The Future is Now : Remember that neat little wrist watch Dick Tracy used? You know, the one that had the phone, TV, etc all built in. And it told time, too. Way back when Dick Tracy first appeared, a watch like that was nothing more than a wistful look into the technology of the future. At the time, I’m sure that it was widely thought that technology would never get so advanced that a simple little wristwatch could actually provide all those functions.
Of course, that fanciful future is the here and now. Along with tremendous gains in the size, speed and power of computing devices, a strange and wonderful thing is happening… A sort of revolution is taking place, something called Technological Convergence. You see, a TV used to be just a TV, something that you watched television shows on. A telephone was something that, for a hefty monthly fee to Ma Bell, you could use to speak to friends and family all over the world. And a wristwatch, well, was something that told you the time.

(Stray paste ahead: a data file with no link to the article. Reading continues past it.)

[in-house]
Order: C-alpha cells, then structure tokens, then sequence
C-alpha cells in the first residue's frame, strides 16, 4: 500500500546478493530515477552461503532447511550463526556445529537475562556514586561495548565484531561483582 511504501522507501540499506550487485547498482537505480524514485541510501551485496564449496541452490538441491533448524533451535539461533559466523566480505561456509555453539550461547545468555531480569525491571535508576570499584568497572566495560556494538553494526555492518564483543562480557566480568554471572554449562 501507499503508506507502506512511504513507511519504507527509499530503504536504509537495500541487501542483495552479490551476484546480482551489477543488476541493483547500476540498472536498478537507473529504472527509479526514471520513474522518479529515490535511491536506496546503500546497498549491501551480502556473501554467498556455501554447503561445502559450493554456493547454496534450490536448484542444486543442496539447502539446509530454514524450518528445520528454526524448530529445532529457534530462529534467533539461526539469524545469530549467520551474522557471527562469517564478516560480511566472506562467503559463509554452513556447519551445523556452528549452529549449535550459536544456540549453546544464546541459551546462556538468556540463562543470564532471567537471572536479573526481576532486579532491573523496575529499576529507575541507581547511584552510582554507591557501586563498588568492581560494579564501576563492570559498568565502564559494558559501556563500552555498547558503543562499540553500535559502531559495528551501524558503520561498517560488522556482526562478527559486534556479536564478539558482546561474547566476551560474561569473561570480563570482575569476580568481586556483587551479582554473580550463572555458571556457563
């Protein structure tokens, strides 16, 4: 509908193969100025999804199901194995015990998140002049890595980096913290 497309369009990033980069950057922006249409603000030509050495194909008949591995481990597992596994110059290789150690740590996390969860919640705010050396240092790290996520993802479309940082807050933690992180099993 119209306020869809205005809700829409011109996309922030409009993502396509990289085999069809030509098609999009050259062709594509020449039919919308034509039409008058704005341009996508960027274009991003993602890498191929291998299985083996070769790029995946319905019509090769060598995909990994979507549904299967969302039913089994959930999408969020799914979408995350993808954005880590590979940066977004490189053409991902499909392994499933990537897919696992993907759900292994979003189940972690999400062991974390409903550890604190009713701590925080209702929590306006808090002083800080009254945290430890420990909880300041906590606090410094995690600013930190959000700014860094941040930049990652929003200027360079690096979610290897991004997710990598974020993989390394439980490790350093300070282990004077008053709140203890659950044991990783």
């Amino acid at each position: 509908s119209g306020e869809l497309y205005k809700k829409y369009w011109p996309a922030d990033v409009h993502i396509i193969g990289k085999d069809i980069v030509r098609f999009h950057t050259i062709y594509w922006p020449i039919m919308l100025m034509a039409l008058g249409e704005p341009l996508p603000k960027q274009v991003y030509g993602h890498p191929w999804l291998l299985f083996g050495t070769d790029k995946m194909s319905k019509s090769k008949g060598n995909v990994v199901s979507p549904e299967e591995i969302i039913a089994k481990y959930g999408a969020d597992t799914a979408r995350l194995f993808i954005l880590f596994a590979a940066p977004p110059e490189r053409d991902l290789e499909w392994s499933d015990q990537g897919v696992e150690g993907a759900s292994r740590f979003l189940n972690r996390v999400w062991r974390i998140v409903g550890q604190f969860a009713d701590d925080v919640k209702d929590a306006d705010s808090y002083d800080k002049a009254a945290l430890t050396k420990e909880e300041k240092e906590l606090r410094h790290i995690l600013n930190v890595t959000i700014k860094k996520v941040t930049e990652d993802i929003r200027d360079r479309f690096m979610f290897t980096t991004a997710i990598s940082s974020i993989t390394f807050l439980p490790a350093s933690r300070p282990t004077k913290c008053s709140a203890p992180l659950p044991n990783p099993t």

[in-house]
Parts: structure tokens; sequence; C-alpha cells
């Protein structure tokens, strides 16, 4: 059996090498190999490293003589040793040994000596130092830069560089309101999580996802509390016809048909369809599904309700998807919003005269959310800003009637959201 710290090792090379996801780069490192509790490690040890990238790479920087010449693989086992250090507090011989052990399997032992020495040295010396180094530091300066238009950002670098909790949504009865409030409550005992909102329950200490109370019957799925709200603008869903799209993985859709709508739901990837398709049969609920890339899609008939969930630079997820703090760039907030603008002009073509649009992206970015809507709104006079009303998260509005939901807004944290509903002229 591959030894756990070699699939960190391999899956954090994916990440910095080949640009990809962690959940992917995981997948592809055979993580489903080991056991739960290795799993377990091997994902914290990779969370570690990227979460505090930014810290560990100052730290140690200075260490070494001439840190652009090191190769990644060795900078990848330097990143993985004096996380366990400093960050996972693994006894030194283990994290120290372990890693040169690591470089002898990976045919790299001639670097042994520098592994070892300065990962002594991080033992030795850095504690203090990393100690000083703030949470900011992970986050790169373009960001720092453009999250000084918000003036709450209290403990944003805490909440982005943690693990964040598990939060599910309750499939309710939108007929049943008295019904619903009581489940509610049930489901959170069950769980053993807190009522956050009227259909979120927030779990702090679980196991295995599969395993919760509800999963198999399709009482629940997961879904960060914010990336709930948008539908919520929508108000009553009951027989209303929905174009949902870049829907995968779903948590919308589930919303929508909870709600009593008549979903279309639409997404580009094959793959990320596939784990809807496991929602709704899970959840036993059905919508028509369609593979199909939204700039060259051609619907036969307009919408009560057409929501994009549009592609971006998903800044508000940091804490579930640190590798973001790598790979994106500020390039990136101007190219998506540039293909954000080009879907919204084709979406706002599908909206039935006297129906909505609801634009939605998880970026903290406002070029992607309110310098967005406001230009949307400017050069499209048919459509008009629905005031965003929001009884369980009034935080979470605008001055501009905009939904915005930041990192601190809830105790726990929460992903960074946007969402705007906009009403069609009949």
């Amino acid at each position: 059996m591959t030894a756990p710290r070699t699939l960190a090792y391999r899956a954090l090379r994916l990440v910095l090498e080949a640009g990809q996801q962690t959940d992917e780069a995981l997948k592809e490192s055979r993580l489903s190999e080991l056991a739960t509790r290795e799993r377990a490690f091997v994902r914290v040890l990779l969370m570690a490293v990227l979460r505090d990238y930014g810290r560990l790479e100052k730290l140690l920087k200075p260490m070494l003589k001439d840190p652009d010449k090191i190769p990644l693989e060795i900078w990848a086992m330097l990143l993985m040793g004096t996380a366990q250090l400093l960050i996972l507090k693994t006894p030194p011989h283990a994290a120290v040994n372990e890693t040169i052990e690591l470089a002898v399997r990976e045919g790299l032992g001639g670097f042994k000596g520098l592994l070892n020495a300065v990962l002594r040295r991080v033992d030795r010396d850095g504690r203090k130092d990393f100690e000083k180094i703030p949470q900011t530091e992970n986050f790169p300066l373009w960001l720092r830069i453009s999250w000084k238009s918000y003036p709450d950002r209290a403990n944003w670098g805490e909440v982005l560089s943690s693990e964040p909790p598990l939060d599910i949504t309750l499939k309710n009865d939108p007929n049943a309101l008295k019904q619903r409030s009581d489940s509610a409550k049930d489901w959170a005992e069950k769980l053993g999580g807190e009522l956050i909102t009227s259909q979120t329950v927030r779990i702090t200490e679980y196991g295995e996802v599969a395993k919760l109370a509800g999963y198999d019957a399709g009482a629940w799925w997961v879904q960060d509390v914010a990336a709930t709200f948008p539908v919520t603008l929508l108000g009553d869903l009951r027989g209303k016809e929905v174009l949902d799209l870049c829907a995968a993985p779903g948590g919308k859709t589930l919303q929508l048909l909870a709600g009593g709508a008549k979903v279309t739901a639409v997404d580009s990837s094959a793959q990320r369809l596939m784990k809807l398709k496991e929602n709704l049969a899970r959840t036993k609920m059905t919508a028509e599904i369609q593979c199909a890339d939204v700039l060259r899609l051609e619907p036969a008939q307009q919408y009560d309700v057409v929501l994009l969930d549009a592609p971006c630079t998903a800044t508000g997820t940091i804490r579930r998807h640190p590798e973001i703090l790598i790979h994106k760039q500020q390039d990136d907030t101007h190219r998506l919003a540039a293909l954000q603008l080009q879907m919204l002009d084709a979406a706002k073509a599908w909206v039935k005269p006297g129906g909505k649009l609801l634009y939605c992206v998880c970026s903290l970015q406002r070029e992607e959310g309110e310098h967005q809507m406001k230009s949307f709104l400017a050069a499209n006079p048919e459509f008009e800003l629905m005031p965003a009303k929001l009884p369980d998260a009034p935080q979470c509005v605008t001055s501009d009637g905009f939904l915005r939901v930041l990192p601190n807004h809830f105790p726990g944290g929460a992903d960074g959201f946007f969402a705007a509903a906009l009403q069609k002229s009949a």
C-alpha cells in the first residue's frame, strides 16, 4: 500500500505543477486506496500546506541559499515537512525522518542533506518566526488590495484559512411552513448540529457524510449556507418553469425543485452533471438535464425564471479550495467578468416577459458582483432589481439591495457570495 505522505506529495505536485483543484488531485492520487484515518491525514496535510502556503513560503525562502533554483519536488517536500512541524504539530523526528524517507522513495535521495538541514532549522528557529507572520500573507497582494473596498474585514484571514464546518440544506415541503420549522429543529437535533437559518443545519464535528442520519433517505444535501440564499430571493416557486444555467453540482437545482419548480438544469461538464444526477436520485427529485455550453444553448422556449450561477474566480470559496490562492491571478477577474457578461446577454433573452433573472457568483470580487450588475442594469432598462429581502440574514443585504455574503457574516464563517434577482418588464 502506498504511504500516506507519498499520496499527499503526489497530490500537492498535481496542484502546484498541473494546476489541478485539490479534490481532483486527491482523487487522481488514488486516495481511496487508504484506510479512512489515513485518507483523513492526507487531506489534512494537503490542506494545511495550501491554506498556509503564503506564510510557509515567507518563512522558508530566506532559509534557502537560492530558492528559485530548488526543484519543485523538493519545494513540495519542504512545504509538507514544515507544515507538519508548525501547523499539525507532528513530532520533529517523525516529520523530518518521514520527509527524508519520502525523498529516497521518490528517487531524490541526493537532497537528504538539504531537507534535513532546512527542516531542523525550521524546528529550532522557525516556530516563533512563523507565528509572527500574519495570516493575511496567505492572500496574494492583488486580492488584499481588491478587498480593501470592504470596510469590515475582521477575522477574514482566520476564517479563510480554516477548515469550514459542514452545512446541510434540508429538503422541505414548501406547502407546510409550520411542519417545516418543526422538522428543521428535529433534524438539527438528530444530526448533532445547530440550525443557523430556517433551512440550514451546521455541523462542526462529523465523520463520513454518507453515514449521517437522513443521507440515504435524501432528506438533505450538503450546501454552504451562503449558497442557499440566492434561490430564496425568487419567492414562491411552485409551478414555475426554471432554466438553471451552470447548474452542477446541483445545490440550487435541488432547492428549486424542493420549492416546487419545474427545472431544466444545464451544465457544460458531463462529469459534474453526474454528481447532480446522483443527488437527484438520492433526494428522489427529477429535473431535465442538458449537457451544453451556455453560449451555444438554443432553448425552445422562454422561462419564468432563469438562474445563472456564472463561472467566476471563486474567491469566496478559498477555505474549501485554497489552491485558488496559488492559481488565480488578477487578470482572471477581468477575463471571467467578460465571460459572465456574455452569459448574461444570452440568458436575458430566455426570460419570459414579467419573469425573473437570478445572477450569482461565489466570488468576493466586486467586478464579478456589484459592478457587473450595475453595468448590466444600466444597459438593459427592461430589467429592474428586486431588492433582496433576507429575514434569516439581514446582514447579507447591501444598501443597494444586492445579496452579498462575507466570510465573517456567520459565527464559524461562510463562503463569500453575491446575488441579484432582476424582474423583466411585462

Over the past few years, and seemingly growing momentum recently, these standalone devices that once served only a single, simple function are now beginning to be multi-purposed. TV sets can now be enabled to surf the net, phones can be used to get and send email, and watches can be used as Instant Messaging devices. The most obvious advancement in the technological merging arena is the cell phone. A simple cell phone, with the right services attached, can display movies, music, email, web, act as a personal calendar and much more. It is amazing to think that just a few years ago a cell phone was just a phone. Another example is the PlayStation 2 gaming console. It is a CD player, DVD player and an Internet device all in one.
If you are inclined to think that all this ‘convergence’ is some amazing stuff, I agree, but remember: this is just the beginning. I recently heard of a company making a refrigerator that knows when you are running low on milk. That would be great, except I think I’ll wait for the model that lets the grocery store know I need milk and automatically places the order for me.
We are still a far cry from having wireless internet-accessible chips implanted in our brains. In terms of technology, that is, perhaps not in terms of time.